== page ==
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5-08-2015, 20:27

A Fateful Meeting

The year was 1519, and in Tenochtitlan, the greatest city of the Aztec Empire, Emperor Montezuma II received word that a fleet of ships had landed near the town of Cempoala, on the Gulf coast of what is now Mexico. Reports told of dirty and unkempt people, very unlike the Aztecs. The men had light skin, beards, and hair just to their ears. The strangers also had no regard for normal, civilized Aztec behaviors. These strangers were from Spain and their leader was Hernan Cortes.

Hernan Cortes




Hernan Cortes, the Spanish conquistador who conquered the Aztec Empire, was born in 1485 in Spain. During the age of European exploration and colonization,

Cortes left law school in Spain to seek adventure and riches in the New World. He first went to the Dominican Republic in 1504.

In 1511, Cortes assisted Diego Velazquez, another Spanish conquistador of a higher rank, in conquering the island of Cuba.

In 1519, against Velazquez’s and the Spanish government’s wishes, Cortes set sail on an expedition to Mexico. Once he arrived, Cortes discovered the Aztec civilization, which was unknown to the Europeans. Cortes became governor of the conquered lands in 1523.

In 1541, he returned to Spain, where he died six years later.

For ten years prior to the arrival of the Spaniards, the Aztec people had witnessed a series of bad omens. Aztec legend tells of a large flash that lit up the night sky. In another omen, a temple burned from a fire that no one set. A woman’s weeping cries were heard every night. She spoke of leaving the city. A dark bird was caught in some fishermen’s nets. It wore a mirror on its head that reflected visions of fighting men who rode animals like deer. In yet another omen, a man with two heads and one body ran through the city. These omens stayed in the minds of the Aztecs during the Spanish arrival.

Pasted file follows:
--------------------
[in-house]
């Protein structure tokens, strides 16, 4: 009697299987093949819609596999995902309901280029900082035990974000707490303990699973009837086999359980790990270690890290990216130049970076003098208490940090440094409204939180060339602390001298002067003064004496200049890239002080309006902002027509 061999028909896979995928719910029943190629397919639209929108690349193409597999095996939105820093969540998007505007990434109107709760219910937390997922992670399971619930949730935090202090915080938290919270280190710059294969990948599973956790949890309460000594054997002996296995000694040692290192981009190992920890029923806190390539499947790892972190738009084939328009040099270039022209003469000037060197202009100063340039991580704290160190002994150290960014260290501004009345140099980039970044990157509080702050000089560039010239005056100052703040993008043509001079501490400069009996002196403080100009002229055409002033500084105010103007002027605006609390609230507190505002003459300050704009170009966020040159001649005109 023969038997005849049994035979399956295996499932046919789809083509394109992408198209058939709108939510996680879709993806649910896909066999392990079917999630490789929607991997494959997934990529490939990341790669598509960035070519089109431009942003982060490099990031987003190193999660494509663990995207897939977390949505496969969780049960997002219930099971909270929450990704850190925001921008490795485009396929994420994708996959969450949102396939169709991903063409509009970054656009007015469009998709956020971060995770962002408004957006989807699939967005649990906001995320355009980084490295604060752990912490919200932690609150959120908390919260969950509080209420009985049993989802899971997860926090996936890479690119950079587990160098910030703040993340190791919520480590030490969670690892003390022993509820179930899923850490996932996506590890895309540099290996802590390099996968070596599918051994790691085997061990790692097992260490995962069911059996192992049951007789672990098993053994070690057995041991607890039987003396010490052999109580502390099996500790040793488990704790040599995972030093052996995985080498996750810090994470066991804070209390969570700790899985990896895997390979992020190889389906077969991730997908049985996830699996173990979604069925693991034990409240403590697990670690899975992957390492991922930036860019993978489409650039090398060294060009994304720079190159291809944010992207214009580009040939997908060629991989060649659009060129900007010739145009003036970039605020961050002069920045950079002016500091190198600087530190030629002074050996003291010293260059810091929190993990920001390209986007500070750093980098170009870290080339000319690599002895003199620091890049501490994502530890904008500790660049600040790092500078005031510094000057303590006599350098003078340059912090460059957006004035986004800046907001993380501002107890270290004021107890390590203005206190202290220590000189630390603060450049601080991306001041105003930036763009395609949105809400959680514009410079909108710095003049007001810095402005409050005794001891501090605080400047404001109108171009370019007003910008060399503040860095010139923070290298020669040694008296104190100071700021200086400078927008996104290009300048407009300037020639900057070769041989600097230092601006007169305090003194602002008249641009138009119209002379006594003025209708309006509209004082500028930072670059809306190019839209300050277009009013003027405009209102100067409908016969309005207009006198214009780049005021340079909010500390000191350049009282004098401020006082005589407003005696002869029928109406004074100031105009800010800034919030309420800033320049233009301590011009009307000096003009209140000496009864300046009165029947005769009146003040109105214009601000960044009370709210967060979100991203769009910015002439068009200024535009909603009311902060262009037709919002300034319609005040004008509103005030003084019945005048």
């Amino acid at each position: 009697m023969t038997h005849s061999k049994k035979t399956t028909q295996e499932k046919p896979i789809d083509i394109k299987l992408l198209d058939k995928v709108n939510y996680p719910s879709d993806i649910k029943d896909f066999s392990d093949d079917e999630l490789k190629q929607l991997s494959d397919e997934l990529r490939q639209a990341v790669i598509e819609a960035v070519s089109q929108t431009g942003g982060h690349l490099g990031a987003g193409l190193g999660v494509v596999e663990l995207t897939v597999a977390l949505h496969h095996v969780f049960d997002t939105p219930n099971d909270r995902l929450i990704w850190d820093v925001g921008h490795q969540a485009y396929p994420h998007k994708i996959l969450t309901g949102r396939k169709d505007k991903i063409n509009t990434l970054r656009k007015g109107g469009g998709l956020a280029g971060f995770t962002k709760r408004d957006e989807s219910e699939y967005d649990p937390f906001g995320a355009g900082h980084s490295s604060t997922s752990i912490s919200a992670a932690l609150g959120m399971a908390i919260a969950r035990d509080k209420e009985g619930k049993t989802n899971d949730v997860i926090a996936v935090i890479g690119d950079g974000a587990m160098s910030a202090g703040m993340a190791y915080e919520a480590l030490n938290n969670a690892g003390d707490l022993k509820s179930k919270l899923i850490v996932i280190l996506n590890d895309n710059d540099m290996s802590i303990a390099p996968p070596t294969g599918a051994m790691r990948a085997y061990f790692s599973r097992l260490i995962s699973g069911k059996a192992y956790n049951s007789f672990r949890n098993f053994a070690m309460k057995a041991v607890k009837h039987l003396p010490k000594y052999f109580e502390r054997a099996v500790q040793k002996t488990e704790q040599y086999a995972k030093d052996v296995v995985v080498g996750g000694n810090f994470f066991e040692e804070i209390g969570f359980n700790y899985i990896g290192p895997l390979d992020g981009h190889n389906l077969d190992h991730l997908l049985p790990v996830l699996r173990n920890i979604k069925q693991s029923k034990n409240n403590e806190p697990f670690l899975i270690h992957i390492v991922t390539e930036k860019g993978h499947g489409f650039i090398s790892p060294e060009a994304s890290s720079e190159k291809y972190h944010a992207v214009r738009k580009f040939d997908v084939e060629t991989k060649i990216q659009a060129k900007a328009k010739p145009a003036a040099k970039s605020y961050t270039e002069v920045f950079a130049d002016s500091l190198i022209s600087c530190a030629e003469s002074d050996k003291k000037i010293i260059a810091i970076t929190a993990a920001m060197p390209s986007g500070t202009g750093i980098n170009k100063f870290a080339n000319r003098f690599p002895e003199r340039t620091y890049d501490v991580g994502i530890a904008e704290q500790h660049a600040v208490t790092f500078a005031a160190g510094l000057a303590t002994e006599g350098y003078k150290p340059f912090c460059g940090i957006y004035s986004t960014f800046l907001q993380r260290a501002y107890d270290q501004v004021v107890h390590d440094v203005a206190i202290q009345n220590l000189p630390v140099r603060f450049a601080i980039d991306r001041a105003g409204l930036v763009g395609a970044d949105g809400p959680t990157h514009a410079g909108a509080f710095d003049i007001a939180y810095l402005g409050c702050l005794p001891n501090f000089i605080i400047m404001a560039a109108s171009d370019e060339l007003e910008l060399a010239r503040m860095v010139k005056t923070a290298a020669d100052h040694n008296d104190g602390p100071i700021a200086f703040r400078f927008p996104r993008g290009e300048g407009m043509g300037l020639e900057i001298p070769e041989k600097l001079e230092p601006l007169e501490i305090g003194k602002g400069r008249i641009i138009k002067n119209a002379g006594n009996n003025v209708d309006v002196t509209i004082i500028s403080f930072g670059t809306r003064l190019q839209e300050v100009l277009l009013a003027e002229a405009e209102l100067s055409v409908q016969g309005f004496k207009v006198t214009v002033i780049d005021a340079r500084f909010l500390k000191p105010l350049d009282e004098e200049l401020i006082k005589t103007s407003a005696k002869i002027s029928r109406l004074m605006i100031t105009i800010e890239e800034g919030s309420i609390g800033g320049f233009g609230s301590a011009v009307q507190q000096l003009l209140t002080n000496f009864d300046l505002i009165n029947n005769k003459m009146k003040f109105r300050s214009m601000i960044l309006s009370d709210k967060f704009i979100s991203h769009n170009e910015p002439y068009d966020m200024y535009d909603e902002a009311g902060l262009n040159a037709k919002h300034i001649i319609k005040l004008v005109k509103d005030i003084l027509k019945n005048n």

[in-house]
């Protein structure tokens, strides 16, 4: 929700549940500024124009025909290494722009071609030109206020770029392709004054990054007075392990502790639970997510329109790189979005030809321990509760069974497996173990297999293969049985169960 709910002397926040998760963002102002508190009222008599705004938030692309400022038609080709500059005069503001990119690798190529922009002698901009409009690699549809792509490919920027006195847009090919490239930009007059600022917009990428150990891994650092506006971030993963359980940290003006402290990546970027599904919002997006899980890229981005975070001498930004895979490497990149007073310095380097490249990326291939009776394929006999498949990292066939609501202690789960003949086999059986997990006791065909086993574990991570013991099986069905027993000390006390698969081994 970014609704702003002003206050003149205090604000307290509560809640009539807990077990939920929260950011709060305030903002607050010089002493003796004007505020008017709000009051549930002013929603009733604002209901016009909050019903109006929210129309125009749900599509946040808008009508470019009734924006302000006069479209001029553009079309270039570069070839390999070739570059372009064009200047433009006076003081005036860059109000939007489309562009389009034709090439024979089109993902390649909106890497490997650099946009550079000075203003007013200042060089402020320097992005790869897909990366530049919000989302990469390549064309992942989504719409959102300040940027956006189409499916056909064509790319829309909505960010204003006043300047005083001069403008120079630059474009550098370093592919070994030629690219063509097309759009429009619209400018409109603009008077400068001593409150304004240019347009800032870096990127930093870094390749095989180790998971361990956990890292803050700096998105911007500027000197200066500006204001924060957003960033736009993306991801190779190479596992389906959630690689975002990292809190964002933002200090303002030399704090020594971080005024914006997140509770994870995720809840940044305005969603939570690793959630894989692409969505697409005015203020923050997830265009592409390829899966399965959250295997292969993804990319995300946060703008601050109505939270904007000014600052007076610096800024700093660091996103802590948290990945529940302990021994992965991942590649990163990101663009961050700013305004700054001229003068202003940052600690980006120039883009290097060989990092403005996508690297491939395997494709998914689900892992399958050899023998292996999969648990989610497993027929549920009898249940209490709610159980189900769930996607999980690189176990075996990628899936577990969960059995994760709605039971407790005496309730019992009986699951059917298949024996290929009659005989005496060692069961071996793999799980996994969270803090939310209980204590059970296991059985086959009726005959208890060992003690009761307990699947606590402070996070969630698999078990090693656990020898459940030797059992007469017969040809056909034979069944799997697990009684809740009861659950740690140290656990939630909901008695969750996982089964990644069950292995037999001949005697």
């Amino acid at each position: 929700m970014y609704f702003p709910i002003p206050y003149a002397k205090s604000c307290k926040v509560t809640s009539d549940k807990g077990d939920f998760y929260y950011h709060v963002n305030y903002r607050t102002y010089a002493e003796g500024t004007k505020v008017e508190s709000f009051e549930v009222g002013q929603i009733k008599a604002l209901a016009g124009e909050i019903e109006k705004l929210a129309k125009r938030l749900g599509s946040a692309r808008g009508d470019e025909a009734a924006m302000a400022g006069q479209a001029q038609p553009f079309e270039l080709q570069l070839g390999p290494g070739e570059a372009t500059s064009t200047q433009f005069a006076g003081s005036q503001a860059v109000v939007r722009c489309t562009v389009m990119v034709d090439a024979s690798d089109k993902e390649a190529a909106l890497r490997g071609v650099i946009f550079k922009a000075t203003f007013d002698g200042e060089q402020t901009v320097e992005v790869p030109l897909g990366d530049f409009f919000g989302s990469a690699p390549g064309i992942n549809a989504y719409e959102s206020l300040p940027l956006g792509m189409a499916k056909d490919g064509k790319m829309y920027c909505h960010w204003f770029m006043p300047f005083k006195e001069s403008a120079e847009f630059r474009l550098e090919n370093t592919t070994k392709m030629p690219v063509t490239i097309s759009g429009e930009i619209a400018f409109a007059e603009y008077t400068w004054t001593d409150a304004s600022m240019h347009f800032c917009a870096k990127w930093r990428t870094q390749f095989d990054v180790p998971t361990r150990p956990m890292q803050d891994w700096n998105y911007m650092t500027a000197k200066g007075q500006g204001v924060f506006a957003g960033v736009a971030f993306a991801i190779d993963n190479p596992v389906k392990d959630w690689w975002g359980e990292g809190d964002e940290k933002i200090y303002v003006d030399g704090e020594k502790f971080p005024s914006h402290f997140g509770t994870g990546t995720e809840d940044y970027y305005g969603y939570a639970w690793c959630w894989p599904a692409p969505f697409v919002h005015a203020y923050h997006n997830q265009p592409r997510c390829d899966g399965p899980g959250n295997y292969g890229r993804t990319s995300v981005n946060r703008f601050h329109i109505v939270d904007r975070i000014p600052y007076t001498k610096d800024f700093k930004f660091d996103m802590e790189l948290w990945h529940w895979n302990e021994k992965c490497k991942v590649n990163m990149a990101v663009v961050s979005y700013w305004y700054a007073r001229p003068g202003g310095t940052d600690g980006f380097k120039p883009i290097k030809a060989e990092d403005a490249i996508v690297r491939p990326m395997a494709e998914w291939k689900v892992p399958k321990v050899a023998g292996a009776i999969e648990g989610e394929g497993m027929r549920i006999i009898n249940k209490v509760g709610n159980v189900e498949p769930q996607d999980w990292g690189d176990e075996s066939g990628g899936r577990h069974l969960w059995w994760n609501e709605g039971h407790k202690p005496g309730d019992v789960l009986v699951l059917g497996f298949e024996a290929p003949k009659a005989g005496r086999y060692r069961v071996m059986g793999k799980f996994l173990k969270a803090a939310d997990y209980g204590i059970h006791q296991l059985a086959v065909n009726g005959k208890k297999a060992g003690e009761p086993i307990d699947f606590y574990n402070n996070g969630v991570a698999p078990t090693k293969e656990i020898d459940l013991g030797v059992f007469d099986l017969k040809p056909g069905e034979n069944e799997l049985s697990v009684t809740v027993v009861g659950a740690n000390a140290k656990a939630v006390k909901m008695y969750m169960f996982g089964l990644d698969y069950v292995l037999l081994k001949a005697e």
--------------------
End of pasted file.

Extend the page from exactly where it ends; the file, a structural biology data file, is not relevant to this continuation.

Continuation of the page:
Soon a macehual, “common man,” brought more news—Cortes wanted to meet Montezuma in the capital of the empire. On hearing the plans of these newcomers, Montezuma called a meeting of his council. They decided to greet Cortes as if the visitors were royalty. The emperor sent out an embassy to travel across the land with gifts of elaborately carved discs of gold and silver. Montezuma also sent ornate ritual costumes and a gift of food, including tortillas, eggs, turkey, and maize. After greeting Cortes and his men along the Gulf coast shores, the Aztec messengers brought them back to meet Montezuma in his capital city, Tenochtitlan. The Spaniards were impressed by the gifts. They set out on August 16, 1519, to meet the emperor in his great city.

The Spaniards were prepared to fight. Their weapons were far more advanced than the Aztecs’ weapons. Cortes and his men carried firearms and swords while the people they faced used darts, sling stones, and arrows.

Montezuma II



The ninth and final emperor of the Aztec Empire, Montezuma II, was born in 1466, and he took control of the empire from his uncle in 1502. Montezuma was a skilled warrior who had led many battles for the empire. As emperor, Montezuma was not only the political leader but also a religious leader. He became a powerful ruler. When Cortes captured Montezuma, the Spaniard imprisoned the ruler for months. In 1520, the Aztec people threw stones and arrows at the fallen emperor. Montezuma died shortly after, either from the stoning or from a secret strangulation

The Spaniards wore armor and knew military drills. The Aztecs had more warriors but inferior weapons, mainly bladed clubs.

The Spaniards also had the support of warring tribes that saw the Aztecs as enemies. Cortes and his men defeated groups of native peoples along the journey, many of whom joined Cortes as his warriors. Montezuma learned of the Spaniards’ approach, some 2,500 to 3,500 men strong, and decided to allow them to enter Tenochtitlan.1 Another embassy met the men at a mountain pass close to the city. They brought more gifts, including gold necklaces, gold streamers, and long feathers.

As they approached the city, Cortes and his men were greeted with an impressive sight. They saw the gridlike order of the surrounding towns and large pyramid-shaped temples. As Cortes wrote: